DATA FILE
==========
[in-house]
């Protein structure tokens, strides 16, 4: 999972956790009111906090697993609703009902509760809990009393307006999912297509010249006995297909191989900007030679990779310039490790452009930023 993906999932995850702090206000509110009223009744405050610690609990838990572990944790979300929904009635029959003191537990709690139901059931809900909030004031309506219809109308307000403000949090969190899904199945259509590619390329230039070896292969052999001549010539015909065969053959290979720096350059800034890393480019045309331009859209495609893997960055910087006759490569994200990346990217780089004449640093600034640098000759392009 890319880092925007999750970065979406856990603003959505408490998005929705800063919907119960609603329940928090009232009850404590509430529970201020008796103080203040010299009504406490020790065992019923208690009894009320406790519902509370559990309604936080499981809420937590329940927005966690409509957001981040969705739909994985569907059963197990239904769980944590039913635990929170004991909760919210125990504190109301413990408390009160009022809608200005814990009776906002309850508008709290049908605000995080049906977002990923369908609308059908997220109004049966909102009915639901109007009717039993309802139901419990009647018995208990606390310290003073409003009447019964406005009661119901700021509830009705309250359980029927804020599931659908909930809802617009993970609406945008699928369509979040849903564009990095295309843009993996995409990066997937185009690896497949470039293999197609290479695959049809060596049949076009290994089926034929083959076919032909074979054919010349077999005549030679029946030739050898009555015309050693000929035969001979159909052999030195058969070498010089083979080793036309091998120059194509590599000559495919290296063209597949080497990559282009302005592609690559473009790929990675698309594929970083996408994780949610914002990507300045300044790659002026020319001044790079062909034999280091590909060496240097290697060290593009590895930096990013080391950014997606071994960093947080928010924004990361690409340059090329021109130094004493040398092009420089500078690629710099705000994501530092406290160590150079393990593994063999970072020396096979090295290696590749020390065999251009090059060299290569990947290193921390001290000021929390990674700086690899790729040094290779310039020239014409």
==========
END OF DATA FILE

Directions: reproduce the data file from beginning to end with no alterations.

[in-house]
């Protein structure tokens, strides 16, 4: 999972956790009111906090697993609703009902509760809990009393307006999912297509010249006995297909191989900007030679990779310039490790452009930023 993906999932995850702090206000509110009223009744405050610690609990838990572990944790979300929904009635029959003191537990709690139901059931809900909030004031309506219809109308307000403000949090969190899904199945259509590619390329230039070896292969052999001549010539015909065969053959290979720096350059800034890393480019045309331009859209495609893997960055910087006759490569994200990346990217780089004449640093600034640098000759392009 890319880092925007999750970065979406856990603003959505408490998005929705800063919907119960609603329940928090009232009850404590509430529970201020008796103080203040010299009504406490020790065992019923208690009894009320406790519902509370559990309604936080499981809420937590329940927005966690409509957001981040969705739909994985569907059963197990239904769980944590039913635990929170004991909760919210125990504190109301413990408390009160009022809608200005814990009776906002309850508008709290049908605000995080049906977002990923369908609308059908997220109004049966909102009915639901109007009717039993309802139901419990009647018995208990606390310290003073409003009447019964406005009661119901700021509830009705309250359980029927804020599931659908909930809802617009993970609406945008699928369509979040849903564009990095295309843009993996995409990066997937185009690896497949470039293999197609290479695959049809060596049949076009290994089926034929083959076919032909074979054919010349077999005549030679029946030739050898009555015309050693000929035969001979159909052999030195058969070498010089083979080793036309091998120059194509590599000559495919290296063209597949080497990559282009302005592609690559473009790929990675698309594929970083996408994780949610914002990507300045300044790659002026020319001044790079062909034999280091590909060496240097290697060290593009590895930096990013080391950014997606071994960093947080928010924004990361690409340059090329021109130094004493040398092009420089500078690629710099705000994501530092406290160590150079393990593994063999970072020396096979090295290696590749020390065999251009090059060299290569990947290193921390001290000021929390990674700086690899790729040094290779310039020239014409």